Shi-Yang Culture Restaurant
Address: 7, Ln 350, Xiwan Rd Sec 3, Sijhih City, Taipei County (台北縣汐止市汐萬路三段350巷7號)
Telephone: (02) 2646-2266
Open: Tuesdays to Sundays noon to 3pm and 6pm to 9pm
Average Meal: NT$1,100 per person
Details: Reservations recommended two weeks in advance on weekdays and six weeks for weekends; credit cards accepted
On the Net: www.shi-yang.com
A Zen-inspired decor and slow food approach to cuisine makes Shi-Yang Culture Restaurant (食養山房) the perfect place for burnt-out city dwellers. Diners don’t even have to bother deciding what to eat, as the prix-fixe menu (NT$1,100 per person) is simply based on whatever fresh and local ingredients are available.
Shi-Yang’s 10-course meal, a healthy interpretation of the traditional Taiwanese banquet, emphasizes seafood and fresh vegetables. The Taipei Times also found other delightful surprises, from the homemade peanut tofu and a savory mochi (麻糬) filled with mullet roe to the home-brewed rose and pineapple vinegars served between courses to cleanse the palette.
Presentation is as important as the food itself at Shi-Yang, where many dishes are decorated with fresh flowers and leafy sprigs from the restaurant’s garden. The meal culminates in a fragrant chicken soup, which the waiter brings to the table with a lotus flower on top. The petals open up before diners’ eyes and practically melt into the soup.
Shi-Yang has just moved to a new mountainside property in Sijhih City after 10 years in Yangmingshan, but is as busy as ever. Reservations on weekends need to be made at least six weeks in advance.— David Chen
Osmanthus Farm (桂花農園)
Address: 4 Sinsingkeng, Longsheng Village, Shihding Township,
Taipei County (台北縣石碇鄉隆盛村新興坑4號)
Telephone: (02) 2663-4011
Open: 11am to 9pm
Average meal: NT$400
Details: Chinese menu; credit cards accepted
On the Net: www.osmanthus.biz
Osmanthus Farm is located in one of the many nooks in the hills around Taipei that with a bend in the road seem to take you deep into the countryside. It is a scenic restaurant where visitors can sit on verandas and enjoy the view and the breeze, but it has the distinction of actually being an osmanthus farm, with food that draws heavily on its own produce.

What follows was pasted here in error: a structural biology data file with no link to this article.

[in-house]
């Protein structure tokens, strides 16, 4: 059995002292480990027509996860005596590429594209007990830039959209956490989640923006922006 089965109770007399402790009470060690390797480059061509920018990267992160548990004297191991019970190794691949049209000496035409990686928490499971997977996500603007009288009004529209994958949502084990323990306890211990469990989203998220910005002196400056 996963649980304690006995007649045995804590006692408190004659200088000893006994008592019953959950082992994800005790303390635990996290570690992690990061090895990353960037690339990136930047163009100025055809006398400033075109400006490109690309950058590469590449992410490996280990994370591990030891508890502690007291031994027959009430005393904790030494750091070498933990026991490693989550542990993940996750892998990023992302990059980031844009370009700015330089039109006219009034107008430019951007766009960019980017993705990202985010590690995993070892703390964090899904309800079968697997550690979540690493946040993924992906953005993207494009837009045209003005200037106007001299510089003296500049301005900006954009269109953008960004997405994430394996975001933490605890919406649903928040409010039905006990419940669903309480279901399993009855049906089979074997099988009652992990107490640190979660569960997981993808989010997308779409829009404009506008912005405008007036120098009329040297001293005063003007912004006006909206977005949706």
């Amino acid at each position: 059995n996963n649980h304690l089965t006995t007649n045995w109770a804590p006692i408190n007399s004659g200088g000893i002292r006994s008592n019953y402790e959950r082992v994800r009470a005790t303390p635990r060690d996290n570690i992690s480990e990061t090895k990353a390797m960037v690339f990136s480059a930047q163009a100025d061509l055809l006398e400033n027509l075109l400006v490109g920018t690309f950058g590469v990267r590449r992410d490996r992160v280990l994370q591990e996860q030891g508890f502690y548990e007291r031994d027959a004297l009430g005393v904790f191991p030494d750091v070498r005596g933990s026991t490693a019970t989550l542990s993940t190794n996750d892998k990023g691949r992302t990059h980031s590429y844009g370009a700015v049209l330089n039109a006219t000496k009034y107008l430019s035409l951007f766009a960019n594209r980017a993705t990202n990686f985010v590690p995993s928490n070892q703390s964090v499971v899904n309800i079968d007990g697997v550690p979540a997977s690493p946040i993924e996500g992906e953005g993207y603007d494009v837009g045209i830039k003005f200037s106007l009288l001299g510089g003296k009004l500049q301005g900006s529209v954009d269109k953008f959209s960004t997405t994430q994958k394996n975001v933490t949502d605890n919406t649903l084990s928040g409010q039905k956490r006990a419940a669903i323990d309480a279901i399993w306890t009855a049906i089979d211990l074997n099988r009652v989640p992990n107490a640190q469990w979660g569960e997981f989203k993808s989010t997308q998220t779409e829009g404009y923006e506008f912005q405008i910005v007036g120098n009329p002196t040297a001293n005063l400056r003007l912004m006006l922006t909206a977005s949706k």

The farm serves up a menu of more than 20 dishes and 12 types of blended tea featuring osmanthus. Considerable ingenuity is exercised, creating a wide range of very different tasting dishes. Some of these are twists on conventional Taiwanese cuisine, while others are inspired flights of fancy.
The main dining area is rather dingy, in the manner of many mountain chicken establishments (土雞城), but there are terraced verandas out back that overlook the hills of Shihding (石碇) and Shenkeng (深坑). This area, though simply furnished, is extremely pleasant. Service was fast and unfussy, and presentation was invariably elegant, though the use of disposable paper rice bowls somewhat spoiled the effect.— Ian Bartholomew
Address: 53 Dongfeng St, Taipei City (台北市東豐街53號)
Telephone: (02) 2706-3553
Open: 3:30pm to 1am
Average meal: NT$1,000
Details: Chinese and English menu; credit cards accepted
Taipei’s bistro and tapas-style dining dernier cri reaches a new apogee in the form of Diary, a stylish bar-cum-restaurant whose fusion menu focuses on bold combinations and striking presentation.
One good example is the chicken meat balls (炸雞肉球, NT$180) served disguised as a plate of Ferrero Rocher chocolates. The fried rocks (炸岩石, NT$300) are wow-inducing chunks of seafood coated in a batter colored by cuttlefish ink and deep-fried to look like small stones.
Populated by tattooed young wait staff, including experienced trendsetters from popular nightspots Mono Mono and Binchotan (備長炭), Diary offers a drink list that’s as exciting as its food menu. Apart from reasonably priced white wine from Italy, France and Chile, the bar serves a nectarous selection of cocktails priced between NT$200 and NT$300.
Diary’s menu changes with the seasons and according to the creations of guest chefs.— Ho Yi
Just In Bistro & Wine Bar
Address: 33, Ln 181, Zhongxiao E Rd Sec 4, Taipei City (台北市忠孝東路四段181巷33號)
Telephone: (02) 8771-9297
Open: Noon to midnight; opens at 5:30pm on Mondays
Average meal: NT$900
Details: Chinese and English menu; credit cards accepted
Opened last April in the East District (東區), Just In Bistro & Wine Bar is the new project of chef Justin Quek (郭文秀), who runs French restaurants in Shanghai, Taipei and his native Singapore. Just In offers French comfort food with a few upscale twists. It serves bistro basics like steak — from premium Wagyu beef — and pommes frites. A comprehensive wine list, posh but intimate setting, late opening hours and a menu with a range of price points add to the bistro’s versatility as a gathering place for different occasions.